“Prey” – We can still see you Mr. Predator guy.
I don’t know who is clamoring for more Predator movies, let alone one that takes place in colonial America, but Prey is the latest installment in the Predator franchise. Clearly, neither does Twentieth Century Studios, as Prey is going directly to Hulu+. Do they really think people will subscribe just for a movie that tries to hide the fact that it is a Predator movie by not calling out such in the title? I don’t, but then again, far too many people watched Tiger King on purpose.
Why does the Predator always seem to play to its opponents’ abilities? Predator took on aliens and held its own. Predator lost to a beefed-up Adrian Brody in Predators. Predator was bested by a forty-four-year-old Danny Glover in Predator 2, a Glover who was already getting too old for this shit four years earlier in Lethal Weapon. Predator even took on prime Arnold Schwarzenegger after intentionally removing all its weaponry, then promptly losing to Arnie’s booby traps. In Prey, we get to see another Predator constantly playing down, this time to a range of game, from a rattlesnake to a bear to a bunch of Comanche in the early 1700s. You read that right, the early 1700s.
Let me rephrase what you just read. Twentieth Century Studios thinks there is an audience that wants to watch one of the most technologically advanced and fearsome hunters in the galaxy go head-to-head with a young girl wielding a hatchet nearly one hundred years before Lewis and Clark brought smallpox to the west. Hell, if Predators were real, even they would scoff at this idea, but someone wrote a check to fund this thing, so here it is.
I have to believe that the Predator (Dane DiLiegro) in Prey is the laughingstock of its home planet and this movie depicts a prank on it. It probably thought it was going to a planet with truly awesome foes – nine-foot creatures that ride flying predators, who worship a tree, and whose tails double as their genitalia. Who wouldn’t want to hunt and slay those things? They’re really strong and kind of gross. Instead, while enjoying cryosleep, Predator is dropped on a planet to hunt silly, fragile, small bipedal beings who fling sharp sticks at each other. And the beings don’t even have tails. There is no chance the pilots of his ship weren’t snickering as they pushed the eject cargo button.
When Predator wakes up and discovers where it’s been dropped, it immediately becomes bored and depressed. Like a kid who has been bullied, Predator starts torturing and killing random animals that clearly don’t pose a threat. Eventually, Predator comes upon a bear and, rather than just hurl its metal spear at the bear or impale the bear with its wrist knives or fire its auto-targeting projectile weapon at the bear (that is inexplicably three metal rods instead of a laser weapon), it decides to wrestle the bear in a river. While the bear does give Predator a challenge and knock Predator down, Predator ultimately prevails and wonders if there is anything on the planet that will make its Predator friends stop laughing at it.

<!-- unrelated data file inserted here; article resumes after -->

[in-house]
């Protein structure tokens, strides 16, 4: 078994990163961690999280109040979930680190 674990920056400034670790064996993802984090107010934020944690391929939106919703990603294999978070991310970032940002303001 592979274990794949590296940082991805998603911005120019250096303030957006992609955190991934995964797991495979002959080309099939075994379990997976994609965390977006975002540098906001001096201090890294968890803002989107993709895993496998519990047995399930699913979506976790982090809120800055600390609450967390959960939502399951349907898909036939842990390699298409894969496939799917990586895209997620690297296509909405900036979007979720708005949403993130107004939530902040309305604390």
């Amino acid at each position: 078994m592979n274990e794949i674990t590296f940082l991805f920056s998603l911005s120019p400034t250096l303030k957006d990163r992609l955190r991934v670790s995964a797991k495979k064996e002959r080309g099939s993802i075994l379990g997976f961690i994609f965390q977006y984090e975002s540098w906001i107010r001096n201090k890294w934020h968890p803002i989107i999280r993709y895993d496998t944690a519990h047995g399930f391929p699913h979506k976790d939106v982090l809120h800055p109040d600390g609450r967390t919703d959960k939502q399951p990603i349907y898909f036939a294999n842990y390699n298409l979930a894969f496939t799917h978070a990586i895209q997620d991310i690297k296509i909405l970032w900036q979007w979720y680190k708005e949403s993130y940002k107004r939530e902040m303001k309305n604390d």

After ignoring various birds, rodents, and bison, Predator discovers humans. Specifically, Comanche warriors who refuse to believe in a young female, Naru (Amber Midthunder), trying to prove to them that she can hunt. Knowing what it’s like to have everyone laugh at it, Predator decides to hunt the other warriors and give Naru a chance to prove herself by hunting her kinsman’s killer. Unlike the other life forms on the planet, at least these things have developed crude weapons. Maybe they’ll be a challenge if Predator can get all of the warriors to attack at the same time. Even Naru might be an interesting fight, considering how well she wields her small hatchet with the rope attached to the handle.
If you’ve watched any Predator movie, you know how this is going to end. Naru will MacGyver some kind of crude trap, since there is no way for her to win a hand-to-hand combat with an eight-foot, invisible monster with crazy hair, wearing a bone mask. One of these days, Twentieth Century Studios is going to realize that maybe, just maybe, they should stop making Predator movies. If they aren’t going to stop, they should at least try to develop a series where only a handful of Predators are left because most of them have died, killed by far inferior beings, and are being hunted themselves. It might be funny if it weren’t so sad.
Rating: Definitely not worth subscribing to Hulu+ for unless you do it as a prank for someone else.